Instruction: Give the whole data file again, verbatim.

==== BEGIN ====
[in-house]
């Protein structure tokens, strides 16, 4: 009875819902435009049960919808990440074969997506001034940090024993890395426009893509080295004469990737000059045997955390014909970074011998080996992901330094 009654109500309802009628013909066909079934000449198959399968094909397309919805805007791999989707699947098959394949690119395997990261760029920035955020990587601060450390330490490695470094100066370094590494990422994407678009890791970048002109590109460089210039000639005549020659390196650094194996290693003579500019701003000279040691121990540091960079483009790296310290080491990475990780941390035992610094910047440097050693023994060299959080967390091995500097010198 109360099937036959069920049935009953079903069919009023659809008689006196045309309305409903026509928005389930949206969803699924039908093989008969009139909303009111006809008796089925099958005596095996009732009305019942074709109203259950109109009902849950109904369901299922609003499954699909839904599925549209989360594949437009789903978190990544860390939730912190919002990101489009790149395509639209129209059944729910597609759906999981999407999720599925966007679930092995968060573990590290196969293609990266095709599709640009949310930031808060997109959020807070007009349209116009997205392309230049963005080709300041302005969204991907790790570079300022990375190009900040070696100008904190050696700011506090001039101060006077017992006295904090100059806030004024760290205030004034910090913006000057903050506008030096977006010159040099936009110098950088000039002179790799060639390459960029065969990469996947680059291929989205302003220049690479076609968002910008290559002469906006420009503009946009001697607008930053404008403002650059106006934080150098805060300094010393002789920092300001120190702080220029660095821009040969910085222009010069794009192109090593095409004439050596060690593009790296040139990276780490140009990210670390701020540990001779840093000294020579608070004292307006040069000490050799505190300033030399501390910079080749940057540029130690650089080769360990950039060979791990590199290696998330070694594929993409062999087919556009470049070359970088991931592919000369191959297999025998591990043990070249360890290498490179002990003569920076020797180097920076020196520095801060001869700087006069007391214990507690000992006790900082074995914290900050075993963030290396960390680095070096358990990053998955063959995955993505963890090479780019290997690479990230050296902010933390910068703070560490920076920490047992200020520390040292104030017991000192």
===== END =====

[in-house]
């Protein structure tokens, strides 16, 4: 009875819902435009049960919808990440074969997506001034940090024993890395426009893509080295004469990737000059045997955390014909970074011998080996992901330094 009654109500309802009628013909066909079934000449198959399968094909397309919805805007791999989707699947098959394949690119395997990261760029920035955020990587601060450390330490490695470094100066370094590494990422994407678009890791970048002109590109460089210039000639005549020659390196650094194996290693003579500019701003000279040691121990540091960079483009790296310290080491990475990780941390035992610094910047440097050693023994060299959080967390091995500097010198 109360099937036959069920049935009953079903069919009023659809008689006196045309309305409903026509928005389930949206969803699924039908093989008969009139909303009111006809008796089925099958005596095996009732009305019942074709109203259950109109009902849950109904369901299922609003499954699909839904599925549209989360594949437009789903978190990544860390939730912190919002990101489009790149395509639209129209059944729910597609759906999981999407999720599925966007679930092995968060573990590290196969293609990266095709599709640009949310930031808060997109959020807070007009349209116009997205392309230049963005080709300041302005969204991907790790570079300022990375190009900040070696100008904190050696700011506090001039101060006077017992006295904090100059806030004024760290205030004034910090913006000057903050506008030096977006010159040099936009110098950088000039002179790799060639390459960029065969990469996947680059291929989205302003220049690479076609968002910008290559002469906006420009503009946009001697607008930053404008403002650059106006934080150098805060300094010393002789920092300001120190702080220029660095821009040969910085222009010069794009192109090593095409004439050596060690593009790296040139990276780490140009990210670390701020540990001779840093000294020579608070004292307006040069000490050799505190300033030399501390910079080749940057540029130690650089080769360990950039060979791990590199290696998330070694594929993409062999087919556009470049070359970088991931592919000369191959297999025998591990043990070249360890290498490179002990003569920076020797180097920076020196520095801060001869700087006069007391214990507690000992006790900082074995914290900050075993963030290396960390680095070096358990990053998955063959995955993505963890090479780019290997690479990230050296902010933390910068703070560490920076920490047992200020520390040292104030017991000192």